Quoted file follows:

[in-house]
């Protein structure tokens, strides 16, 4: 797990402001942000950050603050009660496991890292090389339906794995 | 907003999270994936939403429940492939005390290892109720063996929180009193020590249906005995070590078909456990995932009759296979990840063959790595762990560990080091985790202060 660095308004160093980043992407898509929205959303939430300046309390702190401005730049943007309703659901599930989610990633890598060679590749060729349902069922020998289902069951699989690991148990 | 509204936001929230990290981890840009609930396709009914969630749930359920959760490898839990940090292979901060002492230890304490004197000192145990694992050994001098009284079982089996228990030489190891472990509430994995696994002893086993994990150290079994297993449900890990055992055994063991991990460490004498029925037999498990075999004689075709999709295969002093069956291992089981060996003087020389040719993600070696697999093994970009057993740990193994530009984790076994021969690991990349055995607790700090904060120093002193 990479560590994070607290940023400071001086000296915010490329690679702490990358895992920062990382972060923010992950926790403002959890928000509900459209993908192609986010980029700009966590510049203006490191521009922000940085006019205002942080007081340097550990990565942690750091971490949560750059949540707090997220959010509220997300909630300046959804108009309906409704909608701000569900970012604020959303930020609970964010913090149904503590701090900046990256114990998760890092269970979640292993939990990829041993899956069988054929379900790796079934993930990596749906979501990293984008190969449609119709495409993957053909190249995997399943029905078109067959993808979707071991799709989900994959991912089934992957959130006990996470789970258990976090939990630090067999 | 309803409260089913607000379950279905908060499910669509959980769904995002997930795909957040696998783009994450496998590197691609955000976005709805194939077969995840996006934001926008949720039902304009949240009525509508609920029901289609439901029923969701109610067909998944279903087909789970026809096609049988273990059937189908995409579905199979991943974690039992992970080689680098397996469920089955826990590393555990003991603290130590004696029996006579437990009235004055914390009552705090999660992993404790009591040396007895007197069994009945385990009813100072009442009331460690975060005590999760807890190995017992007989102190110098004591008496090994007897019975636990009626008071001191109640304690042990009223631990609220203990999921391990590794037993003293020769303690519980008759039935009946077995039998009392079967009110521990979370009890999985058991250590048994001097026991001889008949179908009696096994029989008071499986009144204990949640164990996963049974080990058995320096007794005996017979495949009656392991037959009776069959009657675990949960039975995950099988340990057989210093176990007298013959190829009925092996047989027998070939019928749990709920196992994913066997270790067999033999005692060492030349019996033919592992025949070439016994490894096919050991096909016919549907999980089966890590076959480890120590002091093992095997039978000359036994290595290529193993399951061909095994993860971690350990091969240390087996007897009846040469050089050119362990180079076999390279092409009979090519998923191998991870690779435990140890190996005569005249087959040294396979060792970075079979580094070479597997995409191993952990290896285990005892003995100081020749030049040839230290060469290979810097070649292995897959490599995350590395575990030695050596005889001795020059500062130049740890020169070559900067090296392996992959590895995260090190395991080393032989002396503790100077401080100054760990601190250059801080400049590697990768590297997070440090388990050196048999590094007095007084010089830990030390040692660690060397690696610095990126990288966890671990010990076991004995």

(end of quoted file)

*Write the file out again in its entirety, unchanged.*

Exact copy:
[in-house]
């Protein structure tokens, strides 16, 4: 797990402001942000950050603050009660496991890292090389339906794995 | 907003999270994936939403429940492939005390290892109720063996929180009193020590249906005995070590078909456990995932009759296979990840063959790595762990560990080091985790202060 660095308004160093980043992407898509929205959303939430300046309390702190401005730049943007309703659901599930989610990633890598060679590749060729349902069922020998289902069951699989690991148990 | 509204936001929230990290981890840009609930396709009914969630749930359920959760490898839990940090292979901060002492230890304490004197000192145990694992050994001098009284079982089996228990030489190891472990509430994995696994002893086993994990150290079994297993449900890990055992055994063991991990460490004498029925037999498990075999004689075709999709295969002093069956291992089981060996003087020389040719993600070696697999093994970009057993740990193994530009984790076994021969690991990349055995607790700090904060120093002193 990479560590994070607290940023400071001086000296915010490329690679702490990358895992920062990382972060923010992950926790403002959890928000509900459209993908192609986010980029700009966590510049203006490191521009922000940085006019205002942080007081340097550990990565942690750091971490949560750059949540707090997220959010509220997300909630300046959804108009309906409704909608701000569900970012604020959303930020609970964010913090149904503590701090900046990256114990998760890092269970979640292993939990990829041993899956069988054929379900790796079934993930990596749906979501990293984008190969449609119709495409993957053909190249995997399943029905078109067959993808979707071991799709989900994959991912089934992957959130006990996470789970258990976090939990630090067999 | 309803409260089913607000379950279905908060499910669509959980769904995002997930795909957040696998783009994450496998590197691609955000976005709805194939077969995840996006934001926008949720039902304009949240009525509508609920029901289609439901029923969701109610067909998944279903087909789970026809096609049988273990059937189908995409579905199979991943974690039992992970080689680098397996469920089955826990590393555990003991603290130590004696029996006579437990009235004055914390009552705090999660992993404790009591040396007895007197069994009945385990009813100072009442009331460690975060005590999760807890190995017992007989102190110098004591008496090994007897019975636990009626008071001191109640304690042990009223631990609220203990999921391990590794037993003293020769303690519980008759039935009946077995039998009392079967009110521990979370009890999985058991250590048994001097026991001889008949179908009696096994029989008071499986009144204990949640164990996963049974080990058995320096007794005996017979495949009656392991037959009776069959009657675990949960039975995950099988340990057989210093176990007298013959190829009925092996047989027998070939019928749990709920196992994913066997270790067999033999005692060492030349019996033919592992025949070439016994490894096919050991096909016919549907999980089966890590076959480890120590002091093992095997039978000359036994290595290529193993399951061909095994993860971690350990091969240390087996007897009846040469050089050119362990180079076999390279092409009979090519998923191998991870690779435990140890190996005569005249087959040294396979060792970075079979580094070479597997995409191993952990290896285990005892003995100081020749030049040839230290060469290979810097070649292995897959490599995350590395575990030695050596005889001795020059500062130049740890020169070559900067090296392996992959590895995260090190395991080393032989002396503790100077401080100054760990601190250059801080400049590697990768590297997070440090388990050196048999590094007095007084010089830990030390040692660690060397690696610095990126990288966890671990010990076991004995």